Pimecrolimus is indicated as secondline therapy for the short-term and non-continuous chronic treatment of mild-to-moderate AD in non-immunocompromised adults and children 2 years of age and older who have failed to respond adequately to other topical prescription treatments, or when those treatments are not advisable (Novartis Pharmaceuticals, 2009). Pimecrolimus demonstrated sustained efficacy in pediatric populations, as indicated by studies of up to 26 weeks (Langley et al., 2008). The use of pimecrolimus at the first signs of new exacerbations appears to prevent progression to major flares and prolongs the time to the first relapse (Gollnick et al., 2008). Pimecrolimus is effective in the long-term management of mild-to-moderate facial flares in children (Zuberbier & Brautigam, 2008) and adults, including eyelid dermatitis (Murrell et al., 2007). In a 12-week study investigating the treatment of facial AD in adults who were intolerant of or dependent on topical corticosteroids, pimecrolimus was associated with a significantly higher percentage of patients who became clear or almost clear of facial lesions compared with vehicle controls (46.5% vs. 16.2%, respectively) (Murrell et al., 2007). Similar efficacy results were obtained in a study of children ages 2–11 years with mild-to-moderate facial AD and dependence on or intolerance of topical corticosteroids, with statistically significant improvements in head and neck symptom severity and time to clearance (Hoeger et al., 2009). Pimecrolimus used at the first signs or symptoms of AD can eliminate or reduce the need for topical corticosteroids. In a 6-month study of adults with AD randomly given pimecrolimus 1% or vehicle cream, in the subgroup of patients with moderate AD, those who received pimecrolimus (n=62) averaged fewer days requiring corticosteroid treatment compared with those receiving vehicle (n=68) (9.5 ± 19.8 days vs. 37.0 ± 36.3 days, respectively) (Meurer et al., 2002). A mild transient burning sensation at the time of pimecrolimus application can occur, similar to the effect of tacrolimus 0.03% (Ellis et al., 2003).

Tacrolimus ointment, both 0.03% and 0.1% for adults and only 0.03% for children aged 2–15 years, is indicated as second-line therapy for the short-term and non-continuous chronic treatment of moderate-to-severe AD in non-immunocompromised adults and children who have failed to respond adequately to other topical prescription treatments for AD or when those treatments are not advisable (Astellas Pharma US, Inc., 2009). The anti-inflammatory efficacy of tacrolimus 0.1% is similar to a potent topical corticosteroid and is greater than mild topical corticosteroids such as hydrocortisone acetate 1% (Ashcroft, Dimmock, Garside, Stein, & Williams, 2005; Yan, Chen, Wang, Zhou, & Wang, 2008). A common adverse effect associated with tacrolimus is a burning or stinging sensation on the site of application, which is significantly greater than with topical corticosteroids (Rustin, 2007). Systemic absorption of tacrolimus appears to be minimal, indicating a lower risk of adverse events compared with corticosteroids (Undre, Moloney, Ahmadi, Stevenson, & Murphy, 2009). Low-dose intermittent, twice-weekly application of 0.1% tacrolimus has shown clinical potency in reducing the number and frequency of flares (Ehrchen, Sunderkötter, Luger, & Steinhoff, 2008).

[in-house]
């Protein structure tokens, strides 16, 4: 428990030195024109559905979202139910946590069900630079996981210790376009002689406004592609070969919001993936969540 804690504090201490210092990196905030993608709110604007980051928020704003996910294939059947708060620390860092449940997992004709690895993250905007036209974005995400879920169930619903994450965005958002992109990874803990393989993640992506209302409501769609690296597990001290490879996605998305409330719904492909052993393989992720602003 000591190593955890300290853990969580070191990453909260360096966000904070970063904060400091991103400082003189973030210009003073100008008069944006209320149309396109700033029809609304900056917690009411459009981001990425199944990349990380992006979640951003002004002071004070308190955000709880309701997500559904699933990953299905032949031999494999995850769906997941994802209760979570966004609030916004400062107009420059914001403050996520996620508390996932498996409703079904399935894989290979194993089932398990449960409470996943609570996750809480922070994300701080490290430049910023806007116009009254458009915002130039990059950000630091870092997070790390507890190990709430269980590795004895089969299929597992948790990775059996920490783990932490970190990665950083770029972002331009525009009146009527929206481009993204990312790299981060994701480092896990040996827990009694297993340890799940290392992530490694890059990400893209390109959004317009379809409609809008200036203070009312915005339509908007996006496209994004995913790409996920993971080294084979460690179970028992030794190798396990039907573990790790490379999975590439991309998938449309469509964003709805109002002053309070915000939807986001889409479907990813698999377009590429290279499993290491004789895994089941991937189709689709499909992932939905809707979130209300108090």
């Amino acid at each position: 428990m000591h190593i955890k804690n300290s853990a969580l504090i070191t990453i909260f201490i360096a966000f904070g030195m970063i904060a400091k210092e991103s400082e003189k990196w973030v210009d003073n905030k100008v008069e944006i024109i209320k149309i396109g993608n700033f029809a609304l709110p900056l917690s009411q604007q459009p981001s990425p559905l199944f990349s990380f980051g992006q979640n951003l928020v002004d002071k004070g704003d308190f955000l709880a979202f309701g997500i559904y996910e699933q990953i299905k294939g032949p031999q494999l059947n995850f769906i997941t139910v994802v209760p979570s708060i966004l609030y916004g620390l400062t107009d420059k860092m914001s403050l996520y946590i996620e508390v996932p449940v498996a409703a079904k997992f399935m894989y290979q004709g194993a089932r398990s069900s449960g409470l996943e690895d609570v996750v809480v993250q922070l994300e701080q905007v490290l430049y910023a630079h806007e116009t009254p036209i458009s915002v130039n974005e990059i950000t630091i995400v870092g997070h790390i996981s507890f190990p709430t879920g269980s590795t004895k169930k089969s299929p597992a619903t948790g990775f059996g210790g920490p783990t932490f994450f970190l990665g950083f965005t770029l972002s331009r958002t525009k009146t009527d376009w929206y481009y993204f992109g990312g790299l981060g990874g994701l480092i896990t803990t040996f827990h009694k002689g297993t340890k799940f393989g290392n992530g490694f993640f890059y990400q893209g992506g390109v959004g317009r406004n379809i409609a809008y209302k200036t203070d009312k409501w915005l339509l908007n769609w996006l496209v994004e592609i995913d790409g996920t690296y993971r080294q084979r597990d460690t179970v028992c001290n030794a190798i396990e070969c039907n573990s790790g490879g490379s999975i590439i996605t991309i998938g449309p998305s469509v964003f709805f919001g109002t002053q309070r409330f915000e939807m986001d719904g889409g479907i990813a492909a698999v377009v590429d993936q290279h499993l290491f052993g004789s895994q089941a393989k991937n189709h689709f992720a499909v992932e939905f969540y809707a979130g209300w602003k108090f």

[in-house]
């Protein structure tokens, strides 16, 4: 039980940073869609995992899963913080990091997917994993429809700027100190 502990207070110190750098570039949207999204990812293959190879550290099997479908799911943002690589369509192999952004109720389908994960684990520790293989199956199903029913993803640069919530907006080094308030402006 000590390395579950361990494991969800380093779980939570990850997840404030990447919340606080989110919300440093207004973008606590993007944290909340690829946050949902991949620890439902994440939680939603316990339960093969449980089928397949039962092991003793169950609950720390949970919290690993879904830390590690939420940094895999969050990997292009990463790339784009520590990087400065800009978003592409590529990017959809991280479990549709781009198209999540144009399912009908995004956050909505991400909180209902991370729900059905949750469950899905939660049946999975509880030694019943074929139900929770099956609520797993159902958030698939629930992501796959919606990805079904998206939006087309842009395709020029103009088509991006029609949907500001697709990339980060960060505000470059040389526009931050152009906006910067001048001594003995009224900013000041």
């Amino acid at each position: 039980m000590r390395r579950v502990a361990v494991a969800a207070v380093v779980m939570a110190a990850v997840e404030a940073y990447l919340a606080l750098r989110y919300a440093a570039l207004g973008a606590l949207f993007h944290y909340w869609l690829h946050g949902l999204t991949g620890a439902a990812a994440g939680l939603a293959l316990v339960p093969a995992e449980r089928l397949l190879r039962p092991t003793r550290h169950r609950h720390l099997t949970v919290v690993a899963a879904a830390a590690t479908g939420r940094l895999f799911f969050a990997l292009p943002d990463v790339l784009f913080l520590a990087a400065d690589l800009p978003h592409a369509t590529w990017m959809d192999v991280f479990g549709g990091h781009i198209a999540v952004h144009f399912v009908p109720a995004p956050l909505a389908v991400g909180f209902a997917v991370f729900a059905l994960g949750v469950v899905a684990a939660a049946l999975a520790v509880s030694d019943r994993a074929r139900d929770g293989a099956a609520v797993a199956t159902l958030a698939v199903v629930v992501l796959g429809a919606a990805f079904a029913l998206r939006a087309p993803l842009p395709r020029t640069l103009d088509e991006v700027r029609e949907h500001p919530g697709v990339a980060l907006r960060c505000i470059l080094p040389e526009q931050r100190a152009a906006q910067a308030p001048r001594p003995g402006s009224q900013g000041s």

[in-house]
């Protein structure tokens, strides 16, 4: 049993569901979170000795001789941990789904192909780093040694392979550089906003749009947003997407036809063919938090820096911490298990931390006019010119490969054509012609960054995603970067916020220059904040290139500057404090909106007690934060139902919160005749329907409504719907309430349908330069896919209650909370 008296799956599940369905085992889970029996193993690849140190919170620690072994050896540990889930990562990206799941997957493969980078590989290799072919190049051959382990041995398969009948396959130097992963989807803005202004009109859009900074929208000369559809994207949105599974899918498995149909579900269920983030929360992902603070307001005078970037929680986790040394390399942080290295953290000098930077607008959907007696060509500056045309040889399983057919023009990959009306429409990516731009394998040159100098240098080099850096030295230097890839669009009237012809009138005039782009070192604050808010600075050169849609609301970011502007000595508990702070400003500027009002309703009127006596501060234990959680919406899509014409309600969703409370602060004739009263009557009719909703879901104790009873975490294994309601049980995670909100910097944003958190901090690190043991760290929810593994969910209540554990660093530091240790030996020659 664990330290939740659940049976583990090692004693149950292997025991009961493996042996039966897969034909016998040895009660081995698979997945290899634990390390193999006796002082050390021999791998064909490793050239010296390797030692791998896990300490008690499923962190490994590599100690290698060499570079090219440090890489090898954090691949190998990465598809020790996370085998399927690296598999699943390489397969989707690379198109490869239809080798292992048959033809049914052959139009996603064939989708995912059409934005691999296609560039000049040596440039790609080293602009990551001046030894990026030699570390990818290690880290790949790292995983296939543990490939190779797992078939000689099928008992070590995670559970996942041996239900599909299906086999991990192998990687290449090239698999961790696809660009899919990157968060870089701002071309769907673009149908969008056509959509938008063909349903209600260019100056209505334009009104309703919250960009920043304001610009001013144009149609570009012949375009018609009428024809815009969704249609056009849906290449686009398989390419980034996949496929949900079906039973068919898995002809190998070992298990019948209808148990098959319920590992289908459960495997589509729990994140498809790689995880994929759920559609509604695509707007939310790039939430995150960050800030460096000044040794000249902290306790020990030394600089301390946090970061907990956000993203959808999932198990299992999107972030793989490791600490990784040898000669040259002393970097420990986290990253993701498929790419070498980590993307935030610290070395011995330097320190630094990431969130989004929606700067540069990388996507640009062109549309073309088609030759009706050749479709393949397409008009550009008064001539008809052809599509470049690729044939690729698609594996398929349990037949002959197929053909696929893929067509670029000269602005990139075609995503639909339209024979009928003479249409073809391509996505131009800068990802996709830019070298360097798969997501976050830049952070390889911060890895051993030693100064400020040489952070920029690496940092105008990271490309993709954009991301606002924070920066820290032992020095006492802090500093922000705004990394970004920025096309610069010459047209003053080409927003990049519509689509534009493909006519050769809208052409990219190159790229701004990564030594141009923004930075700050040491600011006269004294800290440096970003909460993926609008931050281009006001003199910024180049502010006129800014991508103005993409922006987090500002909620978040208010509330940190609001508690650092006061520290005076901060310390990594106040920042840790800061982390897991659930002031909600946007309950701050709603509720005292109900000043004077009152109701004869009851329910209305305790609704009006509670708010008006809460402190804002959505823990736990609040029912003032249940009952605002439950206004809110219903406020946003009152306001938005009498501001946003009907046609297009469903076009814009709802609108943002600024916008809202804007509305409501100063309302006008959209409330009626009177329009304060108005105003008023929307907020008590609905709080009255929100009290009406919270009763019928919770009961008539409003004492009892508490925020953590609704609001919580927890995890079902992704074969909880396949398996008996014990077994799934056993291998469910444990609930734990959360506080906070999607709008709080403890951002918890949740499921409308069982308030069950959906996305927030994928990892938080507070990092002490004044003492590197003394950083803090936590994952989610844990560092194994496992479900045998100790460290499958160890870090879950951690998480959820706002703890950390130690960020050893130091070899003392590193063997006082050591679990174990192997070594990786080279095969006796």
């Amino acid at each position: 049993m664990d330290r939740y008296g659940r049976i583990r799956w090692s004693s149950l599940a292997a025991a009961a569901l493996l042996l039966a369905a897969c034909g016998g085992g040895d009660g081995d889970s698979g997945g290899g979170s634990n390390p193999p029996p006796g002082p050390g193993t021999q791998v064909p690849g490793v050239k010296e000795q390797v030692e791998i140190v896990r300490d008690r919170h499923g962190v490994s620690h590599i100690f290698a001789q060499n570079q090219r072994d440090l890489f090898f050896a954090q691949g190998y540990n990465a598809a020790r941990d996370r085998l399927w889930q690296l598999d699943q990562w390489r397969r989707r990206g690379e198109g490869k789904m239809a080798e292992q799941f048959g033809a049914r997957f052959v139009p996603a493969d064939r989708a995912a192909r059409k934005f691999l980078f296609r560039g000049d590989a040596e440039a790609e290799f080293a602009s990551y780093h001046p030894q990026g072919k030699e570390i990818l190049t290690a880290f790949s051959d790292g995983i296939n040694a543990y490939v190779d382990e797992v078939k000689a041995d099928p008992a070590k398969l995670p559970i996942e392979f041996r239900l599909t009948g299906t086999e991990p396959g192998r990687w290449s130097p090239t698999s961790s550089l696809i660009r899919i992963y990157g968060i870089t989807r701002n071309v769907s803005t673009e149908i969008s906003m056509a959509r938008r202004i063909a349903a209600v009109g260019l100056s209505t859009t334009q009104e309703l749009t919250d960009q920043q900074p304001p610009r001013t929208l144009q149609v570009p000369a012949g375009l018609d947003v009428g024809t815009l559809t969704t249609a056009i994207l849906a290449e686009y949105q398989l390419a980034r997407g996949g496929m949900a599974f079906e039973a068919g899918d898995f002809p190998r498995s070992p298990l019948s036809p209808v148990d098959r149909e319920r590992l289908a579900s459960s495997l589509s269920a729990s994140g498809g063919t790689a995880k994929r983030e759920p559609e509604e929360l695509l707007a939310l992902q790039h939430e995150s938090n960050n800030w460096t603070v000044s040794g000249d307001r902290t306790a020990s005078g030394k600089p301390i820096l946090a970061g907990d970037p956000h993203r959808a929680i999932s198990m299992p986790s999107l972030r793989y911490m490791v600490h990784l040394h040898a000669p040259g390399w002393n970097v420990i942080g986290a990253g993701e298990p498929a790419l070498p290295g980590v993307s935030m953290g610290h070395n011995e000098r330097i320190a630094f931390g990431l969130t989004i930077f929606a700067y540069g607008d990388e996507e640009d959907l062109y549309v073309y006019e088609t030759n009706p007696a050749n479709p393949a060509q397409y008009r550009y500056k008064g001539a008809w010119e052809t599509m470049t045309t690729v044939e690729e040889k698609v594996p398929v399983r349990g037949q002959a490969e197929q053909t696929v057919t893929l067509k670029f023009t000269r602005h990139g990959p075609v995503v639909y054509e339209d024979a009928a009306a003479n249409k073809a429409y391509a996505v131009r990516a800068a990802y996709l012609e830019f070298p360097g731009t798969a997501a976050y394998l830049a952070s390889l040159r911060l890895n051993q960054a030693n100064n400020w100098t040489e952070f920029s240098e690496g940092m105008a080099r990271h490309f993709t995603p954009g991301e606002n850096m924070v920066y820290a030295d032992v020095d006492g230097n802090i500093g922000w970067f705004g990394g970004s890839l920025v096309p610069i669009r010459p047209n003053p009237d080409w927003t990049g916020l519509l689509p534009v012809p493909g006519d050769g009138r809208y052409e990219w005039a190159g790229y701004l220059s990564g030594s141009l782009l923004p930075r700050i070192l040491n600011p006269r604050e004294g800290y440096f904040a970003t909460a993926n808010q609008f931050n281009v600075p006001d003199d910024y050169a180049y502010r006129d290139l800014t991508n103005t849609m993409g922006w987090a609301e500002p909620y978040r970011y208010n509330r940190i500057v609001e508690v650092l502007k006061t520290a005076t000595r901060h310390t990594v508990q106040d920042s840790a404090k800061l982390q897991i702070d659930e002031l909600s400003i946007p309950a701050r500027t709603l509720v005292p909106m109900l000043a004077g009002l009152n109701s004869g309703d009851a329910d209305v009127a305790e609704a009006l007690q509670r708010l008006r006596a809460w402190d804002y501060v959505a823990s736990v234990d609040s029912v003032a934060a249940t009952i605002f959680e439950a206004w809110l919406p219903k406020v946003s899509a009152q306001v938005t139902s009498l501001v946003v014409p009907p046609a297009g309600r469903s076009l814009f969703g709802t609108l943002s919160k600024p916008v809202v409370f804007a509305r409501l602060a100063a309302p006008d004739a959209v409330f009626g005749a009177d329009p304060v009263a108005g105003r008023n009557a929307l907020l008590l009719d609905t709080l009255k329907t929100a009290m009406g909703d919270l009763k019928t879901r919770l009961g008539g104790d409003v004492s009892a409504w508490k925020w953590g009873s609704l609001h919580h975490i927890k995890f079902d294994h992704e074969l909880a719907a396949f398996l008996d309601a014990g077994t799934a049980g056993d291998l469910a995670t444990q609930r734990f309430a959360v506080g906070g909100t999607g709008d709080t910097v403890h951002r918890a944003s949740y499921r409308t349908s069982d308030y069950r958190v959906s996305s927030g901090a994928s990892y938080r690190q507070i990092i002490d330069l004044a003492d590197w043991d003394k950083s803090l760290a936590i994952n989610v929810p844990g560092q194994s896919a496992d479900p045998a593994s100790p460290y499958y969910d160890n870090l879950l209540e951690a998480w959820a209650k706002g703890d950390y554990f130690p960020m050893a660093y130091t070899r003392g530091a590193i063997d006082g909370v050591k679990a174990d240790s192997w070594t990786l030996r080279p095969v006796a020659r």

Several years after the approval of pimecrolimus and tacrolimus, rare cases of lymphoma and skin malignancy have been reported following their use in children and adults. No causal relationship has been demonstrated; nevertheless, this has given rise to theoretical concerns about the safety of topical calcineurin inhibitors in the treatment of AD, which resulted in a black box warning associated with the drug (Astellas Pharma US, Inc., 2009; Fonacier et al., 2005; Novartis Pharmaceuticals, 2009). Several professional medical organizations have published statements asserting the available data show low systemic absorption and no associated increased risk of malignancy or immunosuppression (Fonacier et al., 2005; Ring et al., 2005). Recent studies of large patient populations found no increased risk of lymphoma (Arellano, Wentworth, Arana, Fernandez, & Paul, 2007). Surveillance is ongoing (Spergel & Leung, 2006).

Other Therapies

Although it is beyond the scope of this article to provide a comprehensive account of other therapies, they deserve a brief mention, to expand understanding of the array that may be used to treat AD. Systemic medications such as cyclosporine A may be used for severe, recalcitrant AD, although systemic adverse effects, including renal toxicity, are an enduring concern. Systemic corticosteroids are rarely indicated in the treatment of AD except for short courses while other treatment measures are being instituted. Some patients as well as physicians prefer systemic steroids to time-consuming skin care with hydration and topical therapy. However, the dramatic clinical improvement that may occur is frequently associated with severe rebound flaring of AD when steroids are discontinued (Nicol & Boguniewicz, 2008).

Wet-wrap therapy can be used on severely affected areas of dermatitis to increase hydration and absorption of topical therapy (Boguniewicz, Nicol, Kelsay, & Leung, 2008; Nicol, 1987). Ultraviolet light therapy can induce temporary remission of symptoms, but the lack of long-term, randomized, controlled data on the use of this treatment limits its clinical utility. Other experimental treatments include methotrexate, mycophenolate mofetil, azathioprine, and intravenous immunoglobulin (Ong, 2009; Ong & Boguniewicz, 2008).